Grandmothers number of grandmothers raising their grandchildren

Grandmothers have always played an important role in the lives of African Americans.The culture respects, even reveres, old people for their experience and wisdom.Traditionally, grandmothers have been essential to the economic survival of their families. They also were the primary source of family stories and oral histories that helped children to survive racism (Jimenez, 2002).In recent years a growing number of African American grandmothers have become "new parents again" by taking on sole parenting responsibility for their grandchildren.In this essay, we will explore their reasons for taking on this work in their old age, their roles historically, and some of the effects on them physically, mentally, and emotionally.
The number of grandmothers raising their grandchildren nearly doubled between 1970 and 2000-from 2.2million to 4.5 million.During the 1990s the biggest increase was among families with no parent present, usually because of social problems such as the mother's alcohol or drug abuse.Death from AIDS, long-term incarceration, and mental illness are other reasons (Jimenez, 2002; Ruiz & Zhu, 2004).The trend has become a "dominant theme" for social work research, and the term skipped generation caregiver has come into use (Gibson, 2002a).Of all the children living with grandparents in the U.S., nearly 44% are African American, a proportion that is six times greater than in white families (Kelley & Sipe, 2001).The fastest growing type of foster care is "kinship care," arranged by the child welfare system (Gibson, 2002).Usually, the grandmother is the primary caregiver.She assumes the role in order to preserve family bonds, to maintain family loyalty, and to keep her grandchildren out of the foster care system.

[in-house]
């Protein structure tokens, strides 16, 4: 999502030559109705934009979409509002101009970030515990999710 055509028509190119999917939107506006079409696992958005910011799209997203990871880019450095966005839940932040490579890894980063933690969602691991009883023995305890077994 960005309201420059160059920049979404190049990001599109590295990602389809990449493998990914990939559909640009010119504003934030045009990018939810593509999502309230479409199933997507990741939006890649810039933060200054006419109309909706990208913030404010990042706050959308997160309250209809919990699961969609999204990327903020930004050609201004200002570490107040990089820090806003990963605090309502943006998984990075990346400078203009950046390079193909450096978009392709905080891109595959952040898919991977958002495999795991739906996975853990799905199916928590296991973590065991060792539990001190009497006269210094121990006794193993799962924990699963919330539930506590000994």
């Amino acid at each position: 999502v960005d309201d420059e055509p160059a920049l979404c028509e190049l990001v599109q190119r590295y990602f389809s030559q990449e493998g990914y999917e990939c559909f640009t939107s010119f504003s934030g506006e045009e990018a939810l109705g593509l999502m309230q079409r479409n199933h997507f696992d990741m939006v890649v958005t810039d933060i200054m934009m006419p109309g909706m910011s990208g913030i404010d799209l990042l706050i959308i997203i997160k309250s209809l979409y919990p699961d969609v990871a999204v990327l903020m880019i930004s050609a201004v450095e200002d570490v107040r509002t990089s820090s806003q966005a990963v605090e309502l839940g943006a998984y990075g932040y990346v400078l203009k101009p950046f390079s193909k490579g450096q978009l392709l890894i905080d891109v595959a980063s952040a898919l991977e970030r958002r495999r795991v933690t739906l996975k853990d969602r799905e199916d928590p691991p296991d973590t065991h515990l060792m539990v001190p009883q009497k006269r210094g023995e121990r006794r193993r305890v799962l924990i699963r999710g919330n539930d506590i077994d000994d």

African American grandmothers as caregivers is no new phenomenon.Jiminez (2002) did a study in which she examined primary sources such as the testimonies o…